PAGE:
Required preparation, introductory biology, chemistry, and physics. Basic aspects of freshwater ecosystem function. Emphasis on trophic-level interactions and integration of physical, chemical, and biological principles for a holistic view of lake ecosystem dynamics.
Grading status: Letter grade.

ENVR 416. Aerosol Physics and Chemistry. 4 Credits.

Permission of the instructor for nonmajors. Physical and chemical principles underlying behavior of particles suspended in air. Topics include rectilinear and curvilinear motion of the particles in a force field, diffusion, evaporation, and condensation, electrical and optical properties, and particle coagulation. Three lecture hours a week and two laboratory sessions.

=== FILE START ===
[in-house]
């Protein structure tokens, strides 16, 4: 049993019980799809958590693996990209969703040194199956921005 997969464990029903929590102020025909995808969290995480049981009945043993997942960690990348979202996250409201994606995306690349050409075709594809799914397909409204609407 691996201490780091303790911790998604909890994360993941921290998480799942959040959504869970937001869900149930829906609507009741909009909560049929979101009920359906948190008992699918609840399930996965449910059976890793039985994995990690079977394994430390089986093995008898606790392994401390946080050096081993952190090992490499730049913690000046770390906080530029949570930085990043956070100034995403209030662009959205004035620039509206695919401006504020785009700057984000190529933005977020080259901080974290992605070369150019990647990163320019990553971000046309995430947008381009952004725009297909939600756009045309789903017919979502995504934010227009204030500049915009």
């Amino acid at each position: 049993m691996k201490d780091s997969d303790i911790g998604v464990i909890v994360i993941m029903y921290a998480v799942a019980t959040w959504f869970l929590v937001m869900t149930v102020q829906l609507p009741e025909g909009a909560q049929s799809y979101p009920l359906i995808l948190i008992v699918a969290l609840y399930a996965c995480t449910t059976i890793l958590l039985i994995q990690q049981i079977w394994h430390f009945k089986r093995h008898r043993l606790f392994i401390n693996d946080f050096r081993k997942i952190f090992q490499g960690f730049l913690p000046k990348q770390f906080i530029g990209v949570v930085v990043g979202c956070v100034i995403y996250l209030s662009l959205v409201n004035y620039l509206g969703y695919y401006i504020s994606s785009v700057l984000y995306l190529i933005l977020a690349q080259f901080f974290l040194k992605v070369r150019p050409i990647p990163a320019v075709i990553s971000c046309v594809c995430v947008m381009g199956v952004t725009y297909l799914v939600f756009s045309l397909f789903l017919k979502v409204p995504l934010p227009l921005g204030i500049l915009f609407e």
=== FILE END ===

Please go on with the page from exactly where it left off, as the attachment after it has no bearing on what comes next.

Grading status: Letter grade.

ENVR 417. Oceanography. 3 Credits.

Required preparation, major in a natural science or two courses in natural sciences. Studies origin of ocean basins, seawater chemistry and dynamics, biological communities, sedimentary record, and oceanographic history. Term paper. Students lacking science background should see MASC 101. Students may not receive credit for both MASC 101 and MASC 401.
Grading status: Letter grade
Same as: MASC 401, BIOL 350, GEOL 403.

ENVR 419. Chemical Equilibria in Natural Waters. 3 Credits.

Principles and applications of chemical equilibria to natural waters. Acid-base, solubility, complex formation, and redox reactions are discussed. This course uses a problem-solving approach to illustrate chemical speciation and environmental implications. Three lecture hours per week.
Grading status: Letter grade.